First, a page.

Book reviews: April picks

Veyrier1

I have decided that April is the absolute most beautiful time for Geneva. I might be a little biased, because we arrived in Geneva in April (more than two years ago now!) and we were a little shell-shocked by the stress and Geneva blew us away by being just stunningly beautiful. But every year, I love this season more and more. It’s so lushly green it feels a little tropical. Yes, there’s a lot of rain, but it means everything is growing like crazy. I’ll just be walking down my street and can’t get over how insanely gorgeous everything is. Suffice to say I’m still in love with my adopted home.

The other day I was walking X to school and saw a man slowly pedal by us on his bike. He had a cigarette dangling out of his lips. It struck me as such a European thing. You would never see that at home. In Canada, bikers are nearly fanatical about health. I would be curious to know how many Canadian smoking bikers there are. Here, it’s like: of course I smoke. Of course I bike. Of course I do these things at the same time! It made me laugh.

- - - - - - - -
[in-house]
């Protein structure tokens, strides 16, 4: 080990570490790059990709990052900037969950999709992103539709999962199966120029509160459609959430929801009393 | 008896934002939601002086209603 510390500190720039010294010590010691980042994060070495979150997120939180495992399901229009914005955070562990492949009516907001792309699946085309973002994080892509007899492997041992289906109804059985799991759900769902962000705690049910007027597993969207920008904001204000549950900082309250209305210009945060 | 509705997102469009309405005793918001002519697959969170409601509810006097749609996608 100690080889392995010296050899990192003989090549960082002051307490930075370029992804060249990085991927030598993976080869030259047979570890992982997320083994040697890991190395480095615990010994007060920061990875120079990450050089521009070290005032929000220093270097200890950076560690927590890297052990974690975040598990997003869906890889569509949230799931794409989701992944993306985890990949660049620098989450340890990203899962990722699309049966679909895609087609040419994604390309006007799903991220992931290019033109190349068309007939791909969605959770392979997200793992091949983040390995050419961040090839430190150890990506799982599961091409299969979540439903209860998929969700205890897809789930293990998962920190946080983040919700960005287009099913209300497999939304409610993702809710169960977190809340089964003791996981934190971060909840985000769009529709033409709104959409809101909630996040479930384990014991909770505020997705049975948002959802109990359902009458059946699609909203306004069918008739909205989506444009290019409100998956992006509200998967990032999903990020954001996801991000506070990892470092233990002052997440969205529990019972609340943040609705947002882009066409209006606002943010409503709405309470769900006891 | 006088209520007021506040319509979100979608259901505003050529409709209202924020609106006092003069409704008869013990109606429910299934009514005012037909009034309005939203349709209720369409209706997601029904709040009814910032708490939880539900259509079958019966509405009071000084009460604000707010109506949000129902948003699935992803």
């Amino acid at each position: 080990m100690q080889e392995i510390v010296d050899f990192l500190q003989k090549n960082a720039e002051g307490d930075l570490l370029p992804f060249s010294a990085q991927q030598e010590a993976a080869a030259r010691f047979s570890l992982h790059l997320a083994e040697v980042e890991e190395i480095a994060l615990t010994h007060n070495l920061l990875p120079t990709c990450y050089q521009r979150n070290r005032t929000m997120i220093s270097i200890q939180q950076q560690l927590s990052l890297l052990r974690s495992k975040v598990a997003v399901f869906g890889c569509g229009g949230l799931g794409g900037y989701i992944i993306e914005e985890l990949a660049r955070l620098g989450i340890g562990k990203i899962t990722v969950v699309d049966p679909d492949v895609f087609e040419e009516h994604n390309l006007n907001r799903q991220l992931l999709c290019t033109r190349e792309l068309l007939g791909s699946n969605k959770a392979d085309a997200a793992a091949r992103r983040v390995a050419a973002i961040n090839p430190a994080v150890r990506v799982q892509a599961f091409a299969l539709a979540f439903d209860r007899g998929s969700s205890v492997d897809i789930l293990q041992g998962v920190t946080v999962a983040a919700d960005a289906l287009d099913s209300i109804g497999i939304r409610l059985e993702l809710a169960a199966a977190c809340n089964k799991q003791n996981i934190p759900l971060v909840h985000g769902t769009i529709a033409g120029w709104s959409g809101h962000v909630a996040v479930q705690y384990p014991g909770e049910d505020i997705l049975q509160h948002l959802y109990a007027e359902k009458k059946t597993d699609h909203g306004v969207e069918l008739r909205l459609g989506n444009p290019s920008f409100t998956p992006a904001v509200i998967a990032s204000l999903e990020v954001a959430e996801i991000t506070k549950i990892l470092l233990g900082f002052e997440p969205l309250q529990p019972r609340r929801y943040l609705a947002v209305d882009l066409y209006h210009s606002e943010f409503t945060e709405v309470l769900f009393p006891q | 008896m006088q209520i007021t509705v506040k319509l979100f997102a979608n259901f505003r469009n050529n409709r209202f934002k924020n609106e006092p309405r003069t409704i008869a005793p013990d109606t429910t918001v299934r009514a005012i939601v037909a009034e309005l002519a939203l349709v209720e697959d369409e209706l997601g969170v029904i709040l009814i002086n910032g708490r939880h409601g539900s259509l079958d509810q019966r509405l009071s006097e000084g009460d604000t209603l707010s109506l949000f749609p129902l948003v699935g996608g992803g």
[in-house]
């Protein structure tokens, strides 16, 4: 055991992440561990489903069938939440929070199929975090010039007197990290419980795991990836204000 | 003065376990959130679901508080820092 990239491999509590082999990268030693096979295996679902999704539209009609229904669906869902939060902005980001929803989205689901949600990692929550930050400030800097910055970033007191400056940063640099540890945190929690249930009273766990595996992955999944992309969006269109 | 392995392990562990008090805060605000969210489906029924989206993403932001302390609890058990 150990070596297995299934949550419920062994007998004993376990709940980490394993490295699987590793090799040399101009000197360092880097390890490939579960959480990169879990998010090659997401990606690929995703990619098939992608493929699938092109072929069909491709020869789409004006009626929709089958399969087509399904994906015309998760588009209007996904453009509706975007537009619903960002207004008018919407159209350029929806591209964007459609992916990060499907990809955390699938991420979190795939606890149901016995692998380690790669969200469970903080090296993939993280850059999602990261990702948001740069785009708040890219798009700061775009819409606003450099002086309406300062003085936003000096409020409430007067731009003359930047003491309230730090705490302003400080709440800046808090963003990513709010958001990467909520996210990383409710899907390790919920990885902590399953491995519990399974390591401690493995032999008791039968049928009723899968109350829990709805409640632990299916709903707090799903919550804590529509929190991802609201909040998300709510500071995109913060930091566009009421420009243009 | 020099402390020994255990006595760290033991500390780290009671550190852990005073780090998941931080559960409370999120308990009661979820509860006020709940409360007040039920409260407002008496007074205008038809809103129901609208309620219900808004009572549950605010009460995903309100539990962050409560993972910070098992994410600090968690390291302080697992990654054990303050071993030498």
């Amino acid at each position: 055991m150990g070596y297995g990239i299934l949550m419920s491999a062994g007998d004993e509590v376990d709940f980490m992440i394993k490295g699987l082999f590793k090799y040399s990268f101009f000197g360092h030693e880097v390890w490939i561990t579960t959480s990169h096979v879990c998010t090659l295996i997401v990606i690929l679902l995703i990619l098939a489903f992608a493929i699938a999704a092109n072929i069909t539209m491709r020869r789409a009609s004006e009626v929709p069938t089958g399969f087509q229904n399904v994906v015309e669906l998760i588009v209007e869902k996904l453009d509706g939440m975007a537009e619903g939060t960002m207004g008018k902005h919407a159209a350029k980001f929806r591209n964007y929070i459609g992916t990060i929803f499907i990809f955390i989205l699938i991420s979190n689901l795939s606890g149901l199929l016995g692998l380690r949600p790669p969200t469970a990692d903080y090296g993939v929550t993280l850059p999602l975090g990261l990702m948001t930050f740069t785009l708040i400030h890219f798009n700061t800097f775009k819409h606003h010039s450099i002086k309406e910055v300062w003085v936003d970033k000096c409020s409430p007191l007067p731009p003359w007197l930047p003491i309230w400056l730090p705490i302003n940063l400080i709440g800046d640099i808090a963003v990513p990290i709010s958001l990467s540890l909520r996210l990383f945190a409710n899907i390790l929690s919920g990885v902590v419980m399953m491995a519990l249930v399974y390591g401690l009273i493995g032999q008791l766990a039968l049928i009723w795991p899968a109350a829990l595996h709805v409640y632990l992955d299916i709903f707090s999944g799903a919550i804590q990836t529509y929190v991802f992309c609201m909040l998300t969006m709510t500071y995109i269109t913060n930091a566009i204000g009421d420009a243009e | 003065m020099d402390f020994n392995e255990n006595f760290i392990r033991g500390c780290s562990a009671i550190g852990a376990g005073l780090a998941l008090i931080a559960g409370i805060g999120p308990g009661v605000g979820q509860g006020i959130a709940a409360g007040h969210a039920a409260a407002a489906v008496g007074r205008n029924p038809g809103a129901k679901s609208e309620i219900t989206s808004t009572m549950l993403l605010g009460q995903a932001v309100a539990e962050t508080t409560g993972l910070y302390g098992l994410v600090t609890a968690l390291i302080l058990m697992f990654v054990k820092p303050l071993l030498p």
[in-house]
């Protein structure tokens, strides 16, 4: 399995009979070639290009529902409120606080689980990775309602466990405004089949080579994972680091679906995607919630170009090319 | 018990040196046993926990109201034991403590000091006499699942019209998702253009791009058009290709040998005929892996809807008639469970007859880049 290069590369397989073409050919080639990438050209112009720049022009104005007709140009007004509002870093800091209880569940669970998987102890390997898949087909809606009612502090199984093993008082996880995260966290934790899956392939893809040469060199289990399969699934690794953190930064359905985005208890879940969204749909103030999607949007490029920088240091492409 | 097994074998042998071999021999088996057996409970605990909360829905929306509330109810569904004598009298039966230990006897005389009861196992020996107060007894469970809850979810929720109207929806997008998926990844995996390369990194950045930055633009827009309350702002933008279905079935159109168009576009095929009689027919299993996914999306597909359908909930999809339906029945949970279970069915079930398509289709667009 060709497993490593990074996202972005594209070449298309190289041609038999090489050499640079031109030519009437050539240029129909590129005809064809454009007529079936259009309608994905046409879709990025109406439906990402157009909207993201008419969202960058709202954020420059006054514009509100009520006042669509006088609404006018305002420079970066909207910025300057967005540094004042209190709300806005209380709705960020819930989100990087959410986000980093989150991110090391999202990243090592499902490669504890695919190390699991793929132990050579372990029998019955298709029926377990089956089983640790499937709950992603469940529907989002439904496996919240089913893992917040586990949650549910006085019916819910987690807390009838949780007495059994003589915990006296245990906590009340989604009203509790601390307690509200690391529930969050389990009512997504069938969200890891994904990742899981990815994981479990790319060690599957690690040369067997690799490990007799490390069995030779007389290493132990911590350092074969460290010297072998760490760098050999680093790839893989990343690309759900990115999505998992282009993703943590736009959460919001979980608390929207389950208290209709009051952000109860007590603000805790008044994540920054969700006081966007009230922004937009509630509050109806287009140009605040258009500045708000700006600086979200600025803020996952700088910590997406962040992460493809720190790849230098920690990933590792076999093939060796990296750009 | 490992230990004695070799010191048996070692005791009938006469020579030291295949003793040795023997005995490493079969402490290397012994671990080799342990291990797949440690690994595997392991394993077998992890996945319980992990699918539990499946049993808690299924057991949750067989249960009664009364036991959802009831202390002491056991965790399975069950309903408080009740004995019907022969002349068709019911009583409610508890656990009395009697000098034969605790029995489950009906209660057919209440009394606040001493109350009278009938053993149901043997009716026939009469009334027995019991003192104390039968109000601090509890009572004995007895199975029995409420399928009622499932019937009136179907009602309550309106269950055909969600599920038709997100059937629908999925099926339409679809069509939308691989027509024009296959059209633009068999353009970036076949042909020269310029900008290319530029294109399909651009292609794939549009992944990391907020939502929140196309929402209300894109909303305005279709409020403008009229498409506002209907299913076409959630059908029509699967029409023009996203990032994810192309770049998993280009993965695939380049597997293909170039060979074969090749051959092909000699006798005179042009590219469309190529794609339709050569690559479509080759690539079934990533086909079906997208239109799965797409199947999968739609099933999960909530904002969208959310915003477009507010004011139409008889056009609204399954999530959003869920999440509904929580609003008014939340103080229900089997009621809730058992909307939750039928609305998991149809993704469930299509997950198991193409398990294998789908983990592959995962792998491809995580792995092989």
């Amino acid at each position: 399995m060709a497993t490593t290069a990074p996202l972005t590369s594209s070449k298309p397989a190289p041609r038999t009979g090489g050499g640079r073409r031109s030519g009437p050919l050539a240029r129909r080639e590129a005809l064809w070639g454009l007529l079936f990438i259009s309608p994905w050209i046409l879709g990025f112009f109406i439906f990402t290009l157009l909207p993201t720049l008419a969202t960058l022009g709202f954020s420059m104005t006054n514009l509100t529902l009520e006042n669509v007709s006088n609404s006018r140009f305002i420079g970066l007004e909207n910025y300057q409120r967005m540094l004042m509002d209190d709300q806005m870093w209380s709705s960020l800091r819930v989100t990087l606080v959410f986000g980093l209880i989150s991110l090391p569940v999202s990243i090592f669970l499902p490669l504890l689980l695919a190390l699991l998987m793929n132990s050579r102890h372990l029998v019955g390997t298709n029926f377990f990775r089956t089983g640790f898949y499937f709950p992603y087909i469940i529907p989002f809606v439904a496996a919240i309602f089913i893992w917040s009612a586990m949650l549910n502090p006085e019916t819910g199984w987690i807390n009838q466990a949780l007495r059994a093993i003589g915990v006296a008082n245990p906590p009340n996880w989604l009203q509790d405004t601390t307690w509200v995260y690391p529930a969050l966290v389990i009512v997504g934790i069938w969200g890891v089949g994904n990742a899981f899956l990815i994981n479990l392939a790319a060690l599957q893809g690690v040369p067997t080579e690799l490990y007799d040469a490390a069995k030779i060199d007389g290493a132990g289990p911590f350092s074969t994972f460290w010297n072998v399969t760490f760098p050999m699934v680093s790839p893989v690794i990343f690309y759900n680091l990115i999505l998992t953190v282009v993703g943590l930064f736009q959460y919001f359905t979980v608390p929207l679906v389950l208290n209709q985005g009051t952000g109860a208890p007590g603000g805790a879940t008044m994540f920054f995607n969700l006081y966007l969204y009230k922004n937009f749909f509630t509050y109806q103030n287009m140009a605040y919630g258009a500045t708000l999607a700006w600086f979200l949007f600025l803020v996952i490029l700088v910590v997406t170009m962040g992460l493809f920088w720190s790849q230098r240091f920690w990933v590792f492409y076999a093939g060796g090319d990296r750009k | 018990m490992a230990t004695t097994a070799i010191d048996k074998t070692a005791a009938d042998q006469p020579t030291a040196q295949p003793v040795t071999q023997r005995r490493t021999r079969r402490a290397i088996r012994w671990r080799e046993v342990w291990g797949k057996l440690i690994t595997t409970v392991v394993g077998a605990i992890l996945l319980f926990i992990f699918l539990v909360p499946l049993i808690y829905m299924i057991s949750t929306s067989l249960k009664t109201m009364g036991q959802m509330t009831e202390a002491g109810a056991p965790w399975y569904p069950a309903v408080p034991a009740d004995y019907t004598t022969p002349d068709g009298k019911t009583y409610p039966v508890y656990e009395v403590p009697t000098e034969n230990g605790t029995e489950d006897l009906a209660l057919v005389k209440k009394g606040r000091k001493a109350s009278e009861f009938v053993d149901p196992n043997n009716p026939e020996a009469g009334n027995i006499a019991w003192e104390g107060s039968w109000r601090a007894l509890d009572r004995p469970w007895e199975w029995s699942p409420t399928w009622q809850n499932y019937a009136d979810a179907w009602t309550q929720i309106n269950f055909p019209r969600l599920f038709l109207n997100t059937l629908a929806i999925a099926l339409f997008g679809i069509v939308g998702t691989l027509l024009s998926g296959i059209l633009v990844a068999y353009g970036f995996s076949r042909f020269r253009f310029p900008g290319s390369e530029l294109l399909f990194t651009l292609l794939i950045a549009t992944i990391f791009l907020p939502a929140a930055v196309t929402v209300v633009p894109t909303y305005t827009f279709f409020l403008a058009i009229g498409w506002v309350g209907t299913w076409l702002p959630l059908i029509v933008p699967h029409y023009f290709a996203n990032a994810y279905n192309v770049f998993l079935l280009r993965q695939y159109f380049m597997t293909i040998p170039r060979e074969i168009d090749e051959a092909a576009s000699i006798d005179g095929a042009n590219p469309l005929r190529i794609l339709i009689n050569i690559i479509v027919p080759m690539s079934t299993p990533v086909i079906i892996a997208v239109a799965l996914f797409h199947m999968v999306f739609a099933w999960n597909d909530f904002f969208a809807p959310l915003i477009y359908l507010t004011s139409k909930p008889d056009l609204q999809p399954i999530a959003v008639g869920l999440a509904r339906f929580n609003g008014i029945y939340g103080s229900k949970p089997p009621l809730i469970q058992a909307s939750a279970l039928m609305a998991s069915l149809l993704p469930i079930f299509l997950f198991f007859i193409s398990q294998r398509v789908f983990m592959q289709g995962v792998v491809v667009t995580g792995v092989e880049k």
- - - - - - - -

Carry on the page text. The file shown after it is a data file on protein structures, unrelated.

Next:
Here are some good books I’ve been reading. Both are old-timey adventures, not too fluffy at all. Maybe suggestions to put on your summer reading list?

The Lies of Locke Lamora, by Scott Lynch

This book is so much fun. It is the kind of book that keeps you reading late into the night (and I am very jealous of my sleep time, so this is definitely saying something). I’ve read that it is like a mix of Robin Hood and Ocean’s Eleven, but I think that comparison is dated. The Lies of Locke Lamora is a mix of Ocean’s Eleven and Game of Thrones, set in a fantasy version of the Venetian Renaissance. A group of confidence men attempt larger and more daring heists, as different players in the criminal world try to take them down. And there’s just a little bit of magic. And lots of violence. If you really don’t like graphic violence in the books you read, I would avoid this. But other than that, I highly recommend this for some entertaining escapism.

The Devil in the Marshalsea, by Antonia Hodgson

I was very surprised to find myself enjoying a book about an 18th century debtor’s prison, and yet this book was also very fun. I find it can be quite the balancing act to write a book that is historically accurate, while also having a storyline that anyone would want to read, but Hodgson manages this very nicely and has created a classic whodunnit set in the squalour and corruption of the very worst of London. Our dissolute protagonist Tom Hawkins finds he must discover the identity of the murdered man who’s bed he’s sleeping in after being thrown into the Marshalsea, or join his fate. Was it his alluring widow? The corrupt warden? Or his rather devilish roommate?

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